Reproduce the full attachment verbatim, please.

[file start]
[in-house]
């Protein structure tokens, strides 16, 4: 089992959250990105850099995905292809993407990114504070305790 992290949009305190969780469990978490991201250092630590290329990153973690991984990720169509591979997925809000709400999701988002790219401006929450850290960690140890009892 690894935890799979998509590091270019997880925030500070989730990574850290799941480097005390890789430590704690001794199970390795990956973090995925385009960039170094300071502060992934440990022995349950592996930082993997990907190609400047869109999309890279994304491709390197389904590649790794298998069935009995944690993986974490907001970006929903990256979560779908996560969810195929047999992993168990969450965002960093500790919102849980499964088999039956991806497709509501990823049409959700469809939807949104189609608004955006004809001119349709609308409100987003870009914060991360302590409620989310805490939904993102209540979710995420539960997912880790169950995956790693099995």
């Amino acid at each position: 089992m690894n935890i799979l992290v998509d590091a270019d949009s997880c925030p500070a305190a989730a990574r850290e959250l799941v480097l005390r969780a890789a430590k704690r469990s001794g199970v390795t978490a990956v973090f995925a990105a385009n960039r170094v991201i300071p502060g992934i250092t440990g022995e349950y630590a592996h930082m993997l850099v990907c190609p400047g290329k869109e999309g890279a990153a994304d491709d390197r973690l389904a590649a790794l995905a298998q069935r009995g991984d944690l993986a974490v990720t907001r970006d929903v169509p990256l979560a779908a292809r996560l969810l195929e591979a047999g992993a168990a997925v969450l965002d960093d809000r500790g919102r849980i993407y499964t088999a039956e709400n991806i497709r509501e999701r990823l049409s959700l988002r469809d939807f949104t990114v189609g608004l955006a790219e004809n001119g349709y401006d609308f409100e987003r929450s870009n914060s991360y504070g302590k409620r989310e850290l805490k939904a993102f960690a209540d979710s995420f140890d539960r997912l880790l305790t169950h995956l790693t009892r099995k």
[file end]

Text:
[in-house]
């Protein structure tokens, strides 16, 4: 089992959250990105850099995905292809993407990114504070305790 992290949009305190969780469990978490991201250092630590290329990153973690991984990720169509591979997925809000709400999701988002790219401006929450850290960690140890009892 690894935890799979998509590091270019997880925030500070989730990574850290799941480097005390890789430590704690001794199970390795990956973090995925385009960039170094300071502060992934440990022995349950592996930082993997990907190609400047869109999309890279994304491709390197389904590649790794298998069935009995944690993986974490907001970006929903990256979560779908996560969810195929047999992993168990969450965002960093500790919102849980499964088999039956991806497709509501990823049409959700469809939807949104189609608004955006004809001119349709609308409100987003870009914060991360302590409620989310805490939904993102209540979710995420539960997912880790169950995956790693099995």
């Amino acid at each position: 089992m690894n935890i799979l992290v998509d590091a270019d949009s997880c925030p500070a305190a989730a990574r850290e959250l799941v480097l005390r969780a890789a430590k704690r469990s001794g199970v390795t978490a990956v973090f995925a990105a385009n960039r170094v991201i300071p502060g992934i250092t440990g022995e349950y630590a592996h930082m993997l850099v990907c190609p400047g290329k869109e999309g890279a990153a994304d491709d390197r973690l389904a590649a790794l995905a298998q069935r009995g991984d944690l993986a974490v990720t907001r970006d929903v169509p990256l979560a779908a292809r996560l969810l195929e591979a047999g992993a168990a997925v969450l965002d960093d809000r500790g919102r849980i993407y499964t088999a039956e709400n991806i497709r509501e999701r990823l049409s959700l988002r469809d939807f949104t990114v189609g608004l955006a790219e004809n001119g349709y401006d609308f409100e987003r929450s870009n914060s991360y504070g302590k409620r989310e850290l805490k939904a993102f960690a209540d979710s995420f140890d539960r997912l880790l305790t169950h995956l790693t009892r099995k």